The Stanford Daily

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The Stanford Daily
Stanford Daily logo
The Stanford Daily, May 29, 2011
The front page of The Stanford Daily on April 29, 2011, announcing the Faculty Senate's vote to invite ROTC back to campus.
Type Daily student newspaper
Format Broadsheet
Owner(s) The Stanford Daily Publishing Corporation
Editor-in-chief Joseph Beyda[1]
Founded 1892
Headquarters Lorry I. Lokey Stanford Daily Building
456 Panama Mall
Stanford, CA 94305
United States
Circulation 8,000

The Stanford Daily is the student-run, independent daily newspaper serving Stanford University. The Daily is distributed throughout campus and the surrounding community of Palo Alto, California, United States. It has published since the University was founded in 1892.[2]

The paper publishes weekdays during the academic year. Unlike many other campus publications, it enjoys a wide circulation of 8,000 and is distributed at 500 locations throughout the Stanford campus, including dormitory dining halls, and in the city of Palo Alto. In addition to the daily newspaper, the Daily publishes two weekly supplements: Intermission, a weekly pullout entertainment section, and Cardinal Today, a weekly sports "outsert" during football and basketball seasons. The Daily also published several special issues every year: "The Orientation Issue," "Big Game Issue," and "The Commencement Issue." In the fall of 2008, the paper's offices relocated from the Storke Publications Building to the newly constructed Lorry I. Lokey Stanford Daily Building, near the recently renovated Old Student Union.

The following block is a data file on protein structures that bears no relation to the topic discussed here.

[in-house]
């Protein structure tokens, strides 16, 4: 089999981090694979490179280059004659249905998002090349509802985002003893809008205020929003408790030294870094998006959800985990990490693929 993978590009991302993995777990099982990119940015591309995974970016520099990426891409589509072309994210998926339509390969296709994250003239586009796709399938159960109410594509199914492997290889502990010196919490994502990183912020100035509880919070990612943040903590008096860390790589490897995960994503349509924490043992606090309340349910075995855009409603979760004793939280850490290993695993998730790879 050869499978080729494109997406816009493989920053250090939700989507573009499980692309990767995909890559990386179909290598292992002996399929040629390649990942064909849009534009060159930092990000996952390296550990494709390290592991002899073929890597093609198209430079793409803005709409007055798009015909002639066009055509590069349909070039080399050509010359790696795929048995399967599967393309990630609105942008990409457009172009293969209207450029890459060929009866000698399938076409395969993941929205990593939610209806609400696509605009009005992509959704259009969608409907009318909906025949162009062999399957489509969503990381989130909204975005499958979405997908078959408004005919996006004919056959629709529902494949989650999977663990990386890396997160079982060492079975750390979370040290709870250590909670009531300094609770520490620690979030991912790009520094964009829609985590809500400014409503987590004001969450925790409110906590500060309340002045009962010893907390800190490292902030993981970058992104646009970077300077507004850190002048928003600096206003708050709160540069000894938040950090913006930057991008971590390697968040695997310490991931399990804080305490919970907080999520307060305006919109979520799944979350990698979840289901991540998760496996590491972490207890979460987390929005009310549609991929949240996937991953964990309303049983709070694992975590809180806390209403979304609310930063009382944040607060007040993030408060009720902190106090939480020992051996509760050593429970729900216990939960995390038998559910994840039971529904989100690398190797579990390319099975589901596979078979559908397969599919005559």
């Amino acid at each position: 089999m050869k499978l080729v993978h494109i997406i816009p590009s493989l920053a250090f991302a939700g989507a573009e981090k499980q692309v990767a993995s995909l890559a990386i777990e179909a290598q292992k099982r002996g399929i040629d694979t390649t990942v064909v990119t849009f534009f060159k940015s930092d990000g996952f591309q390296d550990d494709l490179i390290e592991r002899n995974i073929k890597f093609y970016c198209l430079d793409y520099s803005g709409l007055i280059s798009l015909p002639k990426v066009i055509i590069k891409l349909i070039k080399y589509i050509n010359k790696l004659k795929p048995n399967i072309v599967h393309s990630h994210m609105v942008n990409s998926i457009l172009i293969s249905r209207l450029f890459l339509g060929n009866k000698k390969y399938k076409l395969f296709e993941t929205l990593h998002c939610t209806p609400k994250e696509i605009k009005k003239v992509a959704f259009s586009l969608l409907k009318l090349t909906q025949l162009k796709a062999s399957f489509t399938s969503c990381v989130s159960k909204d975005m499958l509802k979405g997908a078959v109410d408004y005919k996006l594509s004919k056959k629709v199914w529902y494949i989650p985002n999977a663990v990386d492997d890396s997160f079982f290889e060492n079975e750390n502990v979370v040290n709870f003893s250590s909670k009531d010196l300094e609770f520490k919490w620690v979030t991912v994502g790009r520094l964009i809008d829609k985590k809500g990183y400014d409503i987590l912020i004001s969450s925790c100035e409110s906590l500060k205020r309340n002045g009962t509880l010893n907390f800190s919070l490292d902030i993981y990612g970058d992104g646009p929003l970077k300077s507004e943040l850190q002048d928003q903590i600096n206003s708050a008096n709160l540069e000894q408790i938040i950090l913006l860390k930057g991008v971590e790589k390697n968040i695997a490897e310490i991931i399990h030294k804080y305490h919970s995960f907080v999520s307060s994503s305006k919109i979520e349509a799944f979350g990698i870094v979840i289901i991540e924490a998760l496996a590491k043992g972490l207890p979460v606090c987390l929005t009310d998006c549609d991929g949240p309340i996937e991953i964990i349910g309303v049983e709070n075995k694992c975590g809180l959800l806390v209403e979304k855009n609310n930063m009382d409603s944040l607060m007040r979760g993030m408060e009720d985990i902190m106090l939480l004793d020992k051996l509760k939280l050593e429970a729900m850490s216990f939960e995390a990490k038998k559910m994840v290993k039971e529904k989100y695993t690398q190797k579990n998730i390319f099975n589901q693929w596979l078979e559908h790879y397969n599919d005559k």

The paper began as a small student publication called The Daily Palo Alto serving the Palo Alto area and the University. It "has been Stanford's only news outlet operating continuously since the birth of the University."[3]

In the late 1960s and early 1970s, as baby boomer college students increasingly questioned authority and asserted generational independence,[4] and Stanford administrators became worried about liability for the paper's editorials, the paper and the University severed ties.[5] In 1973, students founded The Stanford Daily Publishing Corporation, a non-profit corporation, to operate the newspaper.

A significant event leading to the paper's independence was the 1970 publication of an opinion piece entitled "Snitches and Oppression." The author of the piece named two witnesses to the protests that led to his arrest and concluded "take care of snitches." The university president, Richard Lyman, called the piece a "journalistic atrocity" and indicated concern that the university could be held liable for the content of the newspaper and its consequences.[6] During the fall of 1970, the newspaper also announced an editorial policy of destroying unpublished photographs of demonstrations so they could not be used as evidence in court.[5]

In April, 1971, little more than a year thereafter, the newspaper's policy led a local district attorney, James Zurcher, to initiate a search of the Daily offices. This occurred shortly after the occupation of a Stanford Hospital building had been broken up by police, some of whom were attacked and injured by the demonstrators. Believing that photographs of these assaults existed in Daily files, detectives spent hours searching the darkroom and staff members' desks. The newspaper, aided by the noted constitutional expert Anthony Amsterdam, filed suit claiming a violation of the First and Fourth Amendments to the Constitution. Zurcher v. Stanford Daily went all the way to the Supreme Court, which ruled against the paper.[7]